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Common Questions: Friends

Common Questions: Friends

My friends don’t support my relationship. What should I do about it?

Sophia: Firstly, if your friends express dislike for your partner or your relationship, it’s important to hear them out, and try to understand where they are coming from. If their dislike comes from a place of love and genuine care, reevaluate the situation from an outsider perspective. Maybe they see toxic behavior and you don’t, and listening to their perspective can help you decide whether this is a relationship you want to pursue. On the flip side, your friends could be feeling insecure about their standing in your life with a new relationship disrupting your dynamic, and could be feeling scared in the face of this huge change. In this case, it’s important to make sure your friends know that they are just as important as ever, and maybe you could spend some extra time reconnecting with them. All in all, stay calm and understanding, and give it some time for the situation to play out before deciding what the best course of action is to take.

Kate: Sometimes when we love or care for someone, it can become easy for us to overlook some harmful and even toxic behaviors. If your friends are concerned about your relationship, they might be seeing things you’re not. If so, it’s important to hear them out and listen to what they’re saying. It might be hard to hear that they don’t approve of your relationship, but try to remember it’s not a personal attack. Most times, your friends only want what’s best for you, and don’t want to see you in an unhappy relationship. Try to remember that so you can have an open, honest conversation with them and make sure you’re not putting yourself in a bad situation.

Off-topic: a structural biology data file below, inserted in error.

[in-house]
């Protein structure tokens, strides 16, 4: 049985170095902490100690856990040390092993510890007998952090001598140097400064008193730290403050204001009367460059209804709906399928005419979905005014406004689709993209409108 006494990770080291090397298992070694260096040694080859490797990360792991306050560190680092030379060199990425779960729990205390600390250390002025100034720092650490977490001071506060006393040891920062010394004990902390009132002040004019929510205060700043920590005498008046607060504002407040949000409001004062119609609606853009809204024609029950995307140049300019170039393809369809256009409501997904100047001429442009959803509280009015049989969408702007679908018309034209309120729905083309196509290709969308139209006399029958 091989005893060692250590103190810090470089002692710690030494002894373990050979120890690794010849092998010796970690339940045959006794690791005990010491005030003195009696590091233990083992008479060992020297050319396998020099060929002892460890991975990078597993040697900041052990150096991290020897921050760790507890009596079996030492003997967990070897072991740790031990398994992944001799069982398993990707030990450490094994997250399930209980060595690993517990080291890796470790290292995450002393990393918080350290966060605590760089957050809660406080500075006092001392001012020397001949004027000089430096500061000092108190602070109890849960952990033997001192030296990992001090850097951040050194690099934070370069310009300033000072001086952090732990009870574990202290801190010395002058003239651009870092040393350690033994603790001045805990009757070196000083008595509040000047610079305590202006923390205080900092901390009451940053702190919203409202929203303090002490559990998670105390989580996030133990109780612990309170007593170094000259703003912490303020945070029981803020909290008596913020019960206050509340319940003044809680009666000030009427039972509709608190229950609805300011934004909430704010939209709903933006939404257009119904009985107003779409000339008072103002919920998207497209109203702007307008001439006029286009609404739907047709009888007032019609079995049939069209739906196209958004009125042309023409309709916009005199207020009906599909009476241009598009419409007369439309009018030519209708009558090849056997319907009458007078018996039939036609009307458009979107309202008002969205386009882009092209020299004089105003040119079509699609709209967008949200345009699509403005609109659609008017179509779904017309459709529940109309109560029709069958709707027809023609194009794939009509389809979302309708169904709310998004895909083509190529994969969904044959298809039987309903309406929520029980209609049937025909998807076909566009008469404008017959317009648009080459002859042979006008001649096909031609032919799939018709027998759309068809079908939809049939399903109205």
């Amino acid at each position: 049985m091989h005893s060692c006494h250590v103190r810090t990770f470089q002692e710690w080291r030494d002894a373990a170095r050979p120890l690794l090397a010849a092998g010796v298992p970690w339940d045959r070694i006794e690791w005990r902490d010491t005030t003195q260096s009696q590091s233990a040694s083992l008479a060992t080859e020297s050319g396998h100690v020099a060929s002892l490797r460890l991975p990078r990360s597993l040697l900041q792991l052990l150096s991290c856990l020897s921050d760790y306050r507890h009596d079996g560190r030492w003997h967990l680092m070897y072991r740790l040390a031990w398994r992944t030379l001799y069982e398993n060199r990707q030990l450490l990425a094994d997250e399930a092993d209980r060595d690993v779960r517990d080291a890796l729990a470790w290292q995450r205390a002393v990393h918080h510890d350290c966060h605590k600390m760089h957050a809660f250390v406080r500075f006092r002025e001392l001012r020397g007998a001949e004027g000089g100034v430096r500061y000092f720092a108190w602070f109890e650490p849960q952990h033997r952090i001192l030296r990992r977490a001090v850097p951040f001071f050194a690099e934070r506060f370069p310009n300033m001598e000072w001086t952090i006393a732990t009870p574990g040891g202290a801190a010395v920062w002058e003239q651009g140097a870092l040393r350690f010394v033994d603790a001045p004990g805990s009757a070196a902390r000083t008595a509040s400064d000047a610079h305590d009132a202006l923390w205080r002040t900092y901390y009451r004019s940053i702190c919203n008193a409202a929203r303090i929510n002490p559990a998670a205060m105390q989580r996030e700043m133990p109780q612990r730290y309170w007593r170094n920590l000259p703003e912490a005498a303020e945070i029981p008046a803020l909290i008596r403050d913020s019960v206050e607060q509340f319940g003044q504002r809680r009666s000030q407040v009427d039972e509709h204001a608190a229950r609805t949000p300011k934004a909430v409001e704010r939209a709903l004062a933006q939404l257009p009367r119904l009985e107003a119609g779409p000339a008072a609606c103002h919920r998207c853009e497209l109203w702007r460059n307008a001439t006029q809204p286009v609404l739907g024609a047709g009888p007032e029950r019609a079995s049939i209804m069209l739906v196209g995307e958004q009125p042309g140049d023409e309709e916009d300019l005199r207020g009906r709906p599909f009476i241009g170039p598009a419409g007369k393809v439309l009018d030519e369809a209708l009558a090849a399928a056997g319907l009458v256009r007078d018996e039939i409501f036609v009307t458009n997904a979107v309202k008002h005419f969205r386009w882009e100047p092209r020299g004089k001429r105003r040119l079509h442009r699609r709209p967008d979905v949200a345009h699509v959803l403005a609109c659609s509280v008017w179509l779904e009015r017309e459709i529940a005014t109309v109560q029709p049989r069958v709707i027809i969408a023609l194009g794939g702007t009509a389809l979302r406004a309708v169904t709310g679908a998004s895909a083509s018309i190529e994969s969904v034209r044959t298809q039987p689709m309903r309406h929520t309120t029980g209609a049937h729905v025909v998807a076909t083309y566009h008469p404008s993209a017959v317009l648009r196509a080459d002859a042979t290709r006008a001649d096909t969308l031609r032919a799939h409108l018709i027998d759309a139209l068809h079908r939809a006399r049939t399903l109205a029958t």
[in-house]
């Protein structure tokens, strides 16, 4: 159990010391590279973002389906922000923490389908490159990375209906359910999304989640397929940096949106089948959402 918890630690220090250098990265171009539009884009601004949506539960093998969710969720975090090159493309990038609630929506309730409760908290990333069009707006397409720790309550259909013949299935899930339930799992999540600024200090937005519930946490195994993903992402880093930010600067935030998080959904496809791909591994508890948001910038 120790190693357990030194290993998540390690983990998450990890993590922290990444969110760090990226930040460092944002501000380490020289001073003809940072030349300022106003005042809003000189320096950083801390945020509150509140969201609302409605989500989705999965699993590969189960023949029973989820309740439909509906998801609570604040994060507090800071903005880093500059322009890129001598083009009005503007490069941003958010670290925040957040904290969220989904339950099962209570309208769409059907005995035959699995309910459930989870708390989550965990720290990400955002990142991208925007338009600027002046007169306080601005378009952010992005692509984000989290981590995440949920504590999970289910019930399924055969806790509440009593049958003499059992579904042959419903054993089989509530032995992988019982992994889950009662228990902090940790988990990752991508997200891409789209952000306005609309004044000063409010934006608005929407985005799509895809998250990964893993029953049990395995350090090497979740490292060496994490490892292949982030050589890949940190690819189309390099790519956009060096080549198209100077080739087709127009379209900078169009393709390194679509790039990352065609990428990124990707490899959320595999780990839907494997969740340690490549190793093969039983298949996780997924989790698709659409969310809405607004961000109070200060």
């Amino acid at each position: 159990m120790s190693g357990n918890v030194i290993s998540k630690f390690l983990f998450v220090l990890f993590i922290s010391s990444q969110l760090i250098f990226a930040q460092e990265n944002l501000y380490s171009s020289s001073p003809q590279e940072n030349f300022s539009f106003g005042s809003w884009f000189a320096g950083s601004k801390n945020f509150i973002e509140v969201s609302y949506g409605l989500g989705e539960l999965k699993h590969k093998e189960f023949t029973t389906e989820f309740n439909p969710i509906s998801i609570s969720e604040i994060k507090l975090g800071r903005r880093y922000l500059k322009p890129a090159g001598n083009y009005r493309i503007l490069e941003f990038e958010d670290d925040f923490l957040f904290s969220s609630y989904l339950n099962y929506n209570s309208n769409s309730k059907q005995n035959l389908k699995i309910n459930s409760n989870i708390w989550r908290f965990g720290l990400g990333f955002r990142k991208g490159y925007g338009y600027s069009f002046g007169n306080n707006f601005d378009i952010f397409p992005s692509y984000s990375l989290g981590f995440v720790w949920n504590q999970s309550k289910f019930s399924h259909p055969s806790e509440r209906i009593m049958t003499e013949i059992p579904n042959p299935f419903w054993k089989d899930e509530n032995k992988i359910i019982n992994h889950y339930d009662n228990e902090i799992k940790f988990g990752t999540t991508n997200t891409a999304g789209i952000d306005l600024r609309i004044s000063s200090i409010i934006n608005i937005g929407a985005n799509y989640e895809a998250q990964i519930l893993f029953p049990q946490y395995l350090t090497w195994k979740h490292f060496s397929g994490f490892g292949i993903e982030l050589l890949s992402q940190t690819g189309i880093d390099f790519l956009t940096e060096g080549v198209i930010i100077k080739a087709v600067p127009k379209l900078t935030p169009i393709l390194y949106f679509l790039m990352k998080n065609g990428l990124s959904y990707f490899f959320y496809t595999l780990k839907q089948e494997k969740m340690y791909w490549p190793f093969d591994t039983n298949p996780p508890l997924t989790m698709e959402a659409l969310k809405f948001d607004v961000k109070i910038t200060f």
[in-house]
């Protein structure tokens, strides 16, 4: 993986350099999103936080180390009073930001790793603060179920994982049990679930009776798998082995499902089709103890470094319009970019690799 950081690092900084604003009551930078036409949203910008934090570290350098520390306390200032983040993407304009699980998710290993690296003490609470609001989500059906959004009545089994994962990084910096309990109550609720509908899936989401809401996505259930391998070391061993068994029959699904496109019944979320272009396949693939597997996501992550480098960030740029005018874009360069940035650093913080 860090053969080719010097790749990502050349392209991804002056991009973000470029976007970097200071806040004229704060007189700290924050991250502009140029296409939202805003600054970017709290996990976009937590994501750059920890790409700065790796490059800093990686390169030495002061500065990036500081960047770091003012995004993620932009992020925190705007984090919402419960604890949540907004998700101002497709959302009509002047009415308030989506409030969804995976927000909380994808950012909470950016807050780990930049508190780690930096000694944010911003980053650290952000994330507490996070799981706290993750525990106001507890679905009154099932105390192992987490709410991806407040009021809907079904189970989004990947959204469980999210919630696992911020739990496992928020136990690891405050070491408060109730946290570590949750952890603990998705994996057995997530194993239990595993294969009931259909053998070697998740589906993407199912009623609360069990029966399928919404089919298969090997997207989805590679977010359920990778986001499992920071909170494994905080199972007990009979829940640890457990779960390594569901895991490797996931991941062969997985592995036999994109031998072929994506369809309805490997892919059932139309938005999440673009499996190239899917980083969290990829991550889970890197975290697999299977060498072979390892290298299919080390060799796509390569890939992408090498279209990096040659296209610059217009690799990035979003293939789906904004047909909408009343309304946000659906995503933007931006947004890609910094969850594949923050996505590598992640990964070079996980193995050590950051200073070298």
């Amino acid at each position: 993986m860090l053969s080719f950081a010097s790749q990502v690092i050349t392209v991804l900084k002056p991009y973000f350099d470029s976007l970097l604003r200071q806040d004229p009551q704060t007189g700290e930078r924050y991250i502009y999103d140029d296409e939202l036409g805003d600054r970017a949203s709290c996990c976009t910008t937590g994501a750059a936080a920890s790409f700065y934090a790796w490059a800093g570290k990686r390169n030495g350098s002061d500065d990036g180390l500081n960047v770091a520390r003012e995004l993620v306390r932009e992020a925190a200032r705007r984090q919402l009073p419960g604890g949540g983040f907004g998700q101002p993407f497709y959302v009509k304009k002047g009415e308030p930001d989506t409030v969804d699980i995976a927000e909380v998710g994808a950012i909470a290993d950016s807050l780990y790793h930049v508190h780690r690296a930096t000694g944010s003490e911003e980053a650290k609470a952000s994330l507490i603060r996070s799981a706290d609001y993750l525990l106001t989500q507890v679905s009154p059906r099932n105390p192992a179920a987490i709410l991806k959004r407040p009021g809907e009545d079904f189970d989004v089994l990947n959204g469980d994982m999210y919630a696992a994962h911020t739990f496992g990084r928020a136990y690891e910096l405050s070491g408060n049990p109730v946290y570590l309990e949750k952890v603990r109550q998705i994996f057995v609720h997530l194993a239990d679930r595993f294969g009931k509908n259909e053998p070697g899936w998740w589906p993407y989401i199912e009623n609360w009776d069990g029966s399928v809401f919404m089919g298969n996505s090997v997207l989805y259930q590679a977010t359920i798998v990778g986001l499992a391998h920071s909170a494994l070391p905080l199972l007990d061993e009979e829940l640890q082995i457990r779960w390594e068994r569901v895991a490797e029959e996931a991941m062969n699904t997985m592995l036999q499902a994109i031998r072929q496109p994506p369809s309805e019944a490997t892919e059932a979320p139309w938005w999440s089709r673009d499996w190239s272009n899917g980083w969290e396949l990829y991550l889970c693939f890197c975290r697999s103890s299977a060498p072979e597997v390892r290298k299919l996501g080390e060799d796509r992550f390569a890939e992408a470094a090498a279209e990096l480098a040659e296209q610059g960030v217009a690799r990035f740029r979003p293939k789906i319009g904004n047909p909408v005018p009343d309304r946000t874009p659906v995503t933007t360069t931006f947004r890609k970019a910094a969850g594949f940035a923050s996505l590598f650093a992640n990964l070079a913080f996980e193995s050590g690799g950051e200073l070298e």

I love my friends but sometimes they’re mean to a couple kids in one of our classes. How can I tell my friends that sometimes they act like bullies?

Kate: If you see your friends picking on someone, a good way to end it is to say something right away. There’s no need to make a big scene, just letting them know that what they’re doing isn’t okay is fine. Just saying something like “that’s kinda mean” or “that’s not cool” can be a good way to put a stop to the behavior. If your friend values your opinion, they’ll listen. If they don’t listen and keep being mean to your classmates, it might be time to ask yourself if this person in really the right friend for you. You deserve to be around people who lift you up and make you feel happy, and it’s okay to walk away from toxic friends.

Sophia: We always want to protect our friends from anything negative or critical that is said about them, but sometimes it can be important to point out their bad behavior. What your friends are doing is wrong, but it doesn’t make them bad people, and they need you to point that out. Whether they were unaware of their effect on others, or they need a reality check from someone who cares, it falls on you as their friend to correct their behavior. Start the conversation gently, but firmly. Try not to be aggressive or confrontational in your tone, and make sure they know that you are saying it out of love. They may react poorly at first, but they may also be grateful that you said something. If they are truly good friends they will come to see your point of view, and be thankful that you had the courage to tell them how their actions were perceived.

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